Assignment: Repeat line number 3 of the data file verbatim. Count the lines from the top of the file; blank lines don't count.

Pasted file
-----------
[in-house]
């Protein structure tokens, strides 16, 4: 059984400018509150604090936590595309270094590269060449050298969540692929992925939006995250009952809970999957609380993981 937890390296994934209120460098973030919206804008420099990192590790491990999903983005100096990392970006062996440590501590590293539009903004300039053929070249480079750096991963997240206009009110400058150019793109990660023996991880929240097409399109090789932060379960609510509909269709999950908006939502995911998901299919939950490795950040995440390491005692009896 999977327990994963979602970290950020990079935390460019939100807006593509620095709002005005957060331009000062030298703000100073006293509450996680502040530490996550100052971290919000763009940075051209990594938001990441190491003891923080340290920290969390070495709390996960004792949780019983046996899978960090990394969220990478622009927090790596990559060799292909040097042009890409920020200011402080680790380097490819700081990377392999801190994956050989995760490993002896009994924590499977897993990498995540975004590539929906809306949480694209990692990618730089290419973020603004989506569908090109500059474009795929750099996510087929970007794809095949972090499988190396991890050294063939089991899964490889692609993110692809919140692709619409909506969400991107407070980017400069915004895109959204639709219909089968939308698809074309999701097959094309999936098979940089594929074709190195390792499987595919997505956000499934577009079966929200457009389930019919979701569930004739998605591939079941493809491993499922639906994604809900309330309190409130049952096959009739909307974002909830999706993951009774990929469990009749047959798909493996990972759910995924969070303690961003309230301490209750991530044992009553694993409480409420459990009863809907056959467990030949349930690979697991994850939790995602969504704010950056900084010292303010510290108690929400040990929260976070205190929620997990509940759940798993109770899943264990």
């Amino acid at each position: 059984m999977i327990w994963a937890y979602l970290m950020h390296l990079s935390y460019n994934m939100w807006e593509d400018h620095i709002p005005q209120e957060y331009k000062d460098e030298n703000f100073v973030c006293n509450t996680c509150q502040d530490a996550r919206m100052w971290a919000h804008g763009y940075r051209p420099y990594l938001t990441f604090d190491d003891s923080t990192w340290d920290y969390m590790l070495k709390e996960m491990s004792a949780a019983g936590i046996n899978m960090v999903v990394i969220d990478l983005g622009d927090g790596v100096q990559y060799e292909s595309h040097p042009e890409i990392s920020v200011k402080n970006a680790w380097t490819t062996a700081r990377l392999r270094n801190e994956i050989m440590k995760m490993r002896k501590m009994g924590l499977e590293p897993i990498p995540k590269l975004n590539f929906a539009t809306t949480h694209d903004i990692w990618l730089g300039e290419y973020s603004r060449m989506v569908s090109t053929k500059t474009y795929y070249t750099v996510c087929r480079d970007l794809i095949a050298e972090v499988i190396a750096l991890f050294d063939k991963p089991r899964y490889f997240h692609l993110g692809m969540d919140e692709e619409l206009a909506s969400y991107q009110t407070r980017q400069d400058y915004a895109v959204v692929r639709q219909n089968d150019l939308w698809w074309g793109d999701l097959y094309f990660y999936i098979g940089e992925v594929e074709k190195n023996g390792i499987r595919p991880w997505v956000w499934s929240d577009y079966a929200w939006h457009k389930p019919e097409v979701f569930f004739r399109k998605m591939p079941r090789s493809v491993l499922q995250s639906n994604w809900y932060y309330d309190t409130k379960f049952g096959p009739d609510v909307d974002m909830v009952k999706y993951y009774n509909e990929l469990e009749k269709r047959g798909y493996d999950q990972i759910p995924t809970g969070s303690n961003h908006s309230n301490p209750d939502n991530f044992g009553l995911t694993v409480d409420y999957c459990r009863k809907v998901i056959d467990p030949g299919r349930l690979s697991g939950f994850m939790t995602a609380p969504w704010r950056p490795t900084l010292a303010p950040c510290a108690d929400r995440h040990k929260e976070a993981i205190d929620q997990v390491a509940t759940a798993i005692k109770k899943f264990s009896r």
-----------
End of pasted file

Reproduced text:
């Amino acid at each position: 059984m999977i327990w994963a937890y979602l970290m950020h390296l990079s935390y460019n994934m939100w807006e593509d400018h620095i709002p005005q209120e957060y331009k000062d460098e030298n703000f100073v973030c006293n509450t996680c509150q502040d530490a996550r919206m100052w971290a919000h804008g763009y940075r051209p420099y990594l938001t990441f604090d190491d003891s923080t990192w340290d920290y969390m590790l070495k709390e996960m491990s004792a949780a019983g936590i046996n899978m960090v999903v990394i969220d990478l983005g622009d927090g790596v100096q990559y060799e292909s595309h040097p042009e890409i990392s920020v200011k402080n970006a680790w380097t490819t062996a700081r990377l392999r270094n801190e994956i050989m440590k995760m490993r002896k501590m009994g924590l499977e590293p897993i990498p995540k590269l975004n590539f929906a539009t809306t949480h694209d903004i990692w990618l730089g300039e290419y973020s603004r060449m989506v569908s090109t053929k500059t474009y795929y070249t750099v996510c087929r480079d970007l794809i095949a050298e972090v499988i190396a750096l991890f050294d063939k991963p089991r899964y490889f997240h692609l993110g692809m969540d919140e692709e619409l206009a909506s969400y991107q009110t407070r980017q400069d400058y915004a895109v959204v692929r639709q219909n089968d150019l939308w698809w074309g793109d999701l097959y094309f990660y999936i098979g940089e992925v594929e074709k190195n023996g390792i499987r595919p991880w997505v956000w499934s929240d577009y079966a929200w939006h457009k389930p019919e097409v979701f569930f004739r399109k998605m591939p079941r090789s493809v491993l499922q995250s639906n994604w809900y932060y309330d309190t409130k379960f049952g096959p009739d609510v909307d974002m909830v009952k999706y993951y009774n509909e990929l469990e009749k269709r047959g798909y493996d999950q990972i759910p995924t809970g969070s303690n961003h908006s309230n301490p209750d939502n991530f044992g009553l995911t694993v409480d409420y999957c459990r009863k809907v998901i056959d467990p030949g299919r349930l690979s697991g939950f994850m939790t995602a609380p969504w704010r950056p490795t900084l010292a303010p950040c510290a108690d929400r995440h040990k929260e976070a993981i205190d929620q997990v390491a509940t759940a798993i005692k109770k899943f264990s009896r």